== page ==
On 23 August 2013 news headlines were “Red meat could raise Alzheimer’s risk.”
“Iron in red meat could raise the risk of Alzheimer’s” said the Daily Mail actual newspaper. On line we had a fuller headline: “Eating too much red meat could increase the risk of Alzheimer’s: Scientists warn build-up of iron may damage the brain.”
A quick check on line revealed that the story was making global headlines: “Is iron in steak to blame for risk of Alzheimer’s? Study suggests excess red meat bad for the brain” was the story on the Canadian Global News site.
The original article
The original journal article was published online on 21 June 2013 in The Journal of Alzheimer’s Disease. The full title of the article is “Increased Iron Levels and Decreased Tissue Integrity in Hippocampus of Alzheimer’s Disease Detected in vivo with Magnetic Resonance Imaging.”
This catchy title was inexplicably overlooked until a press release was issued on the 20 August 2013, on the main Journal of Alzheimer’s Disease web site, with the more media friendly headline: “UCLA study suggests iron is at core of Alzheimer’s disease.”
I haven’t paid $27.50 to get the full article, but I can confirm that the abstract (summary) of the article makes no mention of meat, or even diet, at all (you can read it for yourself on the link to the original journal article above).
The abstract tells us that the study hypothesised that “with age, iron accumulates in the brain and may contribute to the risk of developing age-related diseases such as Alzheimer’s Disease (AD).” Previous studies of AD have (according to the abstract) shown that an area of the brain called the hippocampus is heavily damaged with AD, while the thalamus seems to be resistant to AD damage.
The study set out to assess iron levels and evidence of tissue damage in the hippocampus and thalamus in 31 people with AD compared to 68 people without the disease. The participants undertook MRI scans to quantify (ferritin) iron levels in the two areas of the brain being studied. The results were that “compared with healthy controls, AD subjects had increased (ferritin) iron in the hippocampus but not in the thalamus.”
The study concluded: “The data shows that in AD, hippocampus damage occurs in conjunction with ferritin iron accumulation. Prospective studies are needed to evaluate how increasing iron levels may influence the trajectory of tissue damage and cognitive and pathologic manifestations of AD.” i.e. we assume that the hippocampus damage and ferritin iron levels are related and further studies are needed to understand how iron levels could be related to tissue damage.
Keywords for the study were “Alzheimer’s disease, chelation, dementia, ferritin, field dependent relaxation rate increase (FDRI), iron, magnetic resonance imagining (MRI), myelin, prevention, treatment.” And that was it. No mention of red meat, diet, ingestion of iron or anything related to the headlines that were to follow.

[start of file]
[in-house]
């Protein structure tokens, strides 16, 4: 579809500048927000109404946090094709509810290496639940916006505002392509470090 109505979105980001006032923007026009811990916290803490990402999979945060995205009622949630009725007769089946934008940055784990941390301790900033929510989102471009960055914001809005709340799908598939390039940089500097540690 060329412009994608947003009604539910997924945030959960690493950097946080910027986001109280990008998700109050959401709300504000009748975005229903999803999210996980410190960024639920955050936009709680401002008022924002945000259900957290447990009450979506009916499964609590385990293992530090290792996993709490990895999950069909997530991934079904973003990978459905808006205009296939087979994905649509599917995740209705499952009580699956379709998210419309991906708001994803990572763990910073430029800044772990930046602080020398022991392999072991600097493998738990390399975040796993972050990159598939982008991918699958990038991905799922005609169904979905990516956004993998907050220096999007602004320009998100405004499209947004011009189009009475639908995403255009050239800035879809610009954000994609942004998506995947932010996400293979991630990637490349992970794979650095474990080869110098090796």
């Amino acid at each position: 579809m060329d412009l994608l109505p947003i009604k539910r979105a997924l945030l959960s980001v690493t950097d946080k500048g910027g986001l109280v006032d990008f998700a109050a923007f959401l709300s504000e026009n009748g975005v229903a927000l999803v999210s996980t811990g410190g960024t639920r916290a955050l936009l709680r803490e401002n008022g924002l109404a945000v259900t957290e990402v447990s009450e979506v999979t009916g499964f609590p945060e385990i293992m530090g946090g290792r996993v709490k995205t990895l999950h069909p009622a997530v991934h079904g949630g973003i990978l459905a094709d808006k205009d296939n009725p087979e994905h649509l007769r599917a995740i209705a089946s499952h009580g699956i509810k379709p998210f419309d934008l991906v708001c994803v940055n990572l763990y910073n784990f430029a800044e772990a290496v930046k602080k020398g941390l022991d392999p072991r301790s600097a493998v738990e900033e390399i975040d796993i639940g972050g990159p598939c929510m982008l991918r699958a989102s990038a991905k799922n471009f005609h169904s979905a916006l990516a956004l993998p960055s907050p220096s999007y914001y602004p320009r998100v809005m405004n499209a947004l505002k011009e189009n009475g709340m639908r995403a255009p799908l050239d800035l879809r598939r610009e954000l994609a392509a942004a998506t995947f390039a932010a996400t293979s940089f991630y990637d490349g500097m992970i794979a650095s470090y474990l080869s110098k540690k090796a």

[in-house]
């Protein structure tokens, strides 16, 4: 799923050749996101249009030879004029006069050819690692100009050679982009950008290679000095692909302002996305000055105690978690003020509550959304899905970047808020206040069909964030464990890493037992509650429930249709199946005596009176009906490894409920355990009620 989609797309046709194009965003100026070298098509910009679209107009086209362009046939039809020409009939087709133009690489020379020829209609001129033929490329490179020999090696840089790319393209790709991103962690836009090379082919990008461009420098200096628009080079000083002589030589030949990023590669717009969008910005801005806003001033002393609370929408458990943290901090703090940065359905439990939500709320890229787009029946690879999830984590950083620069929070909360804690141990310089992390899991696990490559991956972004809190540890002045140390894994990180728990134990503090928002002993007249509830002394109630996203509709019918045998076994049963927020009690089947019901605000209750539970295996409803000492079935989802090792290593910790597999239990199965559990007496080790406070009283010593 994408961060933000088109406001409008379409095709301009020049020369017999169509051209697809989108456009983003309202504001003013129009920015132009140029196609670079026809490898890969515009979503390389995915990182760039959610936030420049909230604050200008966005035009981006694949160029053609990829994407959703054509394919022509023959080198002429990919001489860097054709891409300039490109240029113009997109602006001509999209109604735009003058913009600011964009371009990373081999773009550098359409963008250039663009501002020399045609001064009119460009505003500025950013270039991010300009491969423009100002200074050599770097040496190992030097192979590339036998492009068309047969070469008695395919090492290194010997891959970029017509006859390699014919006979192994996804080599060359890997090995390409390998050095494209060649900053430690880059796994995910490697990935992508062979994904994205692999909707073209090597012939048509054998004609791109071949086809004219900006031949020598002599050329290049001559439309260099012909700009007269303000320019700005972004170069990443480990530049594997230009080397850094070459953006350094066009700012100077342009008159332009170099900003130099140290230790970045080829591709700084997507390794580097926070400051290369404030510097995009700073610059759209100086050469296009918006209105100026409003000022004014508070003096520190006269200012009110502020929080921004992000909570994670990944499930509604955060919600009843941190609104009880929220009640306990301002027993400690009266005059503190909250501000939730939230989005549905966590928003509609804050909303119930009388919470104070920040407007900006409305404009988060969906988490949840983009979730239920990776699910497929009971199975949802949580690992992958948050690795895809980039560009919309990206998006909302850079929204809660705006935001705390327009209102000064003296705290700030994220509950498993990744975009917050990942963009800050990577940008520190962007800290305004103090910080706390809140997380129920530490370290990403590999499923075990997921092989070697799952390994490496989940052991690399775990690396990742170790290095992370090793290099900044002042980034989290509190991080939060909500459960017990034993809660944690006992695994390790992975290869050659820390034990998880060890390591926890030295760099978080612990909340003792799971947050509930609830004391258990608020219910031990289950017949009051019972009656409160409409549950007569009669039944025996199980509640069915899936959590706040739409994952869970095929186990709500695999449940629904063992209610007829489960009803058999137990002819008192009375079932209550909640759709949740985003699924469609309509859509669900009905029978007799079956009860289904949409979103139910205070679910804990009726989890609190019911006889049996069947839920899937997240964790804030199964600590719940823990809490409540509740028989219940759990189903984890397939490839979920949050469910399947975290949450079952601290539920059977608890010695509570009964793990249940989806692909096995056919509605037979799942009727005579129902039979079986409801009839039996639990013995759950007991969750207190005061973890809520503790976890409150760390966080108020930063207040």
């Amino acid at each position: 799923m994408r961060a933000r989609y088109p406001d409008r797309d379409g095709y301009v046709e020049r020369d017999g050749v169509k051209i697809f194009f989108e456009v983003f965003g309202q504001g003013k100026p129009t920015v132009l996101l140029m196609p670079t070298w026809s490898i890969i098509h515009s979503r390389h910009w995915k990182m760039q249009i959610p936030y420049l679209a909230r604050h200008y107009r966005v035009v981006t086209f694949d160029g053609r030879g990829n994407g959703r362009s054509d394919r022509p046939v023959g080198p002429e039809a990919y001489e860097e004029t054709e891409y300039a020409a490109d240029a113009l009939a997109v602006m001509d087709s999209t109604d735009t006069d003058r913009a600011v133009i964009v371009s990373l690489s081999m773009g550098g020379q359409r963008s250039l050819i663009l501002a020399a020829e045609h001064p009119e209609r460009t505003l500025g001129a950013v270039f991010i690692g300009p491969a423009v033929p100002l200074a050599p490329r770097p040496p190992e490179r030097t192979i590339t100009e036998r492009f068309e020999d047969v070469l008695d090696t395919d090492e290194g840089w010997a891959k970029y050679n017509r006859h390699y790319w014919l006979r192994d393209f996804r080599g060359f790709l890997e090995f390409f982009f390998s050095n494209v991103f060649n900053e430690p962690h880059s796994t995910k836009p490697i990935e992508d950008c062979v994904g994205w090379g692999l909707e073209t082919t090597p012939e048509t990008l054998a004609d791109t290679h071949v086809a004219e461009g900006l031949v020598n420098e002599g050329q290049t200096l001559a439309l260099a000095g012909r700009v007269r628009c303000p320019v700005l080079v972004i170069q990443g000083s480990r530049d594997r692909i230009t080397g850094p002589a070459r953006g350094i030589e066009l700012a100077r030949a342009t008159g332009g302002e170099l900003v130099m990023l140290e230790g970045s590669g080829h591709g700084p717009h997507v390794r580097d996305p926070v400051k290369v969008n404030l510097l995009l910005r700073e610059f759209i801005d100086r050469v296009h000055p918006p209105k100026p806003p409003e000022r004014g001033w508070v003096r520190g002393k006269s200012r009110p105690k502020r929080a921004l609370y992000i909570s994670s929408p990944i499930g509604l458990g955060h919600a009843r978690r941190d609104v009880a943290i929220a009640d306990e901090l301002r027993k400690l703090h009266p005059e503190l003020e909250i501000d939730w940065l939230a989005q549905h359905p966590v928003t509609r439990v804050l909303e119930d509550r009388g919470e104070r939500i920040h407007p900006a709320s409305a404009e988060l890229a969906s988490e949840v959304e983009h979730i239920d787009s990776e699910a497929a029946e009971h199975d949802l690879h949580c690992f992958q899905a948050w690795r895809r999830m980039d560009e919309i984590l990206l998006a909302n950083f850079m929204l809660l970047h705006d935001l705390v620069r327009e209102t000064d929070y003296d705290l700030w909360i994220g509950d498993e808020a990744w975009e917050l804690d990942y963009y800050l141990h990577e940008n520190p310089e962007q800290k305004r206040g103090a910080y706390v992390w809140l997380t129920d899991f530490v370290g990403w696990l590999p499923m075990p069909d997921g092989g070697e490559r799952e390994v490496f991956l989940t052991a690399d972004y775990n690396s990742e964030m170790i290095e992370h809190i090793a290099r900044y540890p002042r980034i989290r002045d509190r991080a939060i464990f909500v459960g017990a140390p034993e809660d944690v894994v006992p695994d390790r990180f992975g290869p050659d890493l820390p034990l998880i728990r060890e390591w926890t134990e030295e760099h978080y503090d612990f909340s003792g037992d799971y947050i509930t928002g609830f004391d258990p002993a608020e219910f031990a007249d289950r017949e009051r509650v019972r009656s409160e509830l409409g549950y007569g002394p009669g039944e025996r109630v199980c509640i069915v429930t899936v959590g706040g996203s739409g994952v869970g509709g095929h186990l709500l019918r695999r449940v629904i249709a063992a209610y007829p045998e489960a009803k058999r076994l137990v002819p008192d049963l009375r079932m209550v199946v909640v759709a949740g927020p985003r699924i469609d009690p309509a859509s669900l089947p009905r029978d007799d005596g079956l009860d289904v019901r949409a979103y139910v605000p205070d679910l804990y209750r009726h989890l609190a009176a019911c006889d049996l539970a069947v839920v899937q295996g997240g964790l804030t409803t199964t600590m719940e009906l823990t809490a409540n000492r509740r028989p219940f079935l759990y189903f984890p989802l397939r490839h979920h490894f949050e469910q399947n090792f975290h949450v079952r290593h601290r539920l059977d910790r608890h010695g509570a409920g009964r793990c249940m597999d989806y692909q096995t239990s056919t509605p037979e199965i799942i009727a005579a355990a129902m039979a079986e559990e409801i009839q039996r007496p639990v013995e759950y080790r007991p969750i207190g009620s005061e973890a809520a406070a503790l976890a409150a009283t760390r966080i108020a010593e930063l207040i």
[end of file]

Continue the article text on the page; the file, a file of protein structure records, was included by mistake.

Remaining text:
The press release
The press release is quite a technical introduction to current thinking on Alzheimer’s – that it’s related to two proteins that can disrupt signalling between neurons. This would have the effect of impacting the body’s messaging system and would explain the cognitive impairment observed with Alzheimer’s.
The PR note explained that the study by Bartzokis and his team hypothesised that iron could be a factor and not just these two proteins. Nothing in the continuing copy looks like it would excite the world’s media (“myelin”, “oligodendrocytesm”, “oxidative damage” etc, yawn, yawn). But then we have the wakeup call in the penultimate paragraph:
Bartzokis noted: “The accumulation of iron in the brain may be influenced by modifying environmental factors, such as how much red meat and iron dietary supplements we consume and, in women, having hysterectomies before menopause.”
Red meat! Oh how the media loves a good bit of red meat bashing:
The mention of red meat and an overlooked study published two months earlier suddenly appears in English newspapers published in Majorca (we picked this up while on holiday) and on Fox News.
The leaps to be made
For red meat to impact Alzheimer’s, as implied, ALL of the following need to hold true:
1) Alzheimer’s sufferers need to ingest and absorb excessive dietary iron from red meat;
2) Dietary iron needs to end up in the hippocampus (and not the thalamus) area of the brain;
3) This iron needs to cause tissue damage;
4) This tissue damage needs to be responsible for Alzheimer’s.
1) Alzheimer’s sufferers need to ingest and absorb excessive dietary iron from red meat.
The study falls at the first hurdle. We don’t even know if the 31 people with Alzheimer’s Disease consumed red meat. They could all have been vegan for all we know.
The study falls at the first hurdle on a population level. The 2011 UK average iron intake was 11.8mg (p28 of the Family Food Survey) The RDI (Reference Daily Intake) for iron is 18mg. There is thus no evidence for iron excess – it is rather iron deficiency that we should worry about.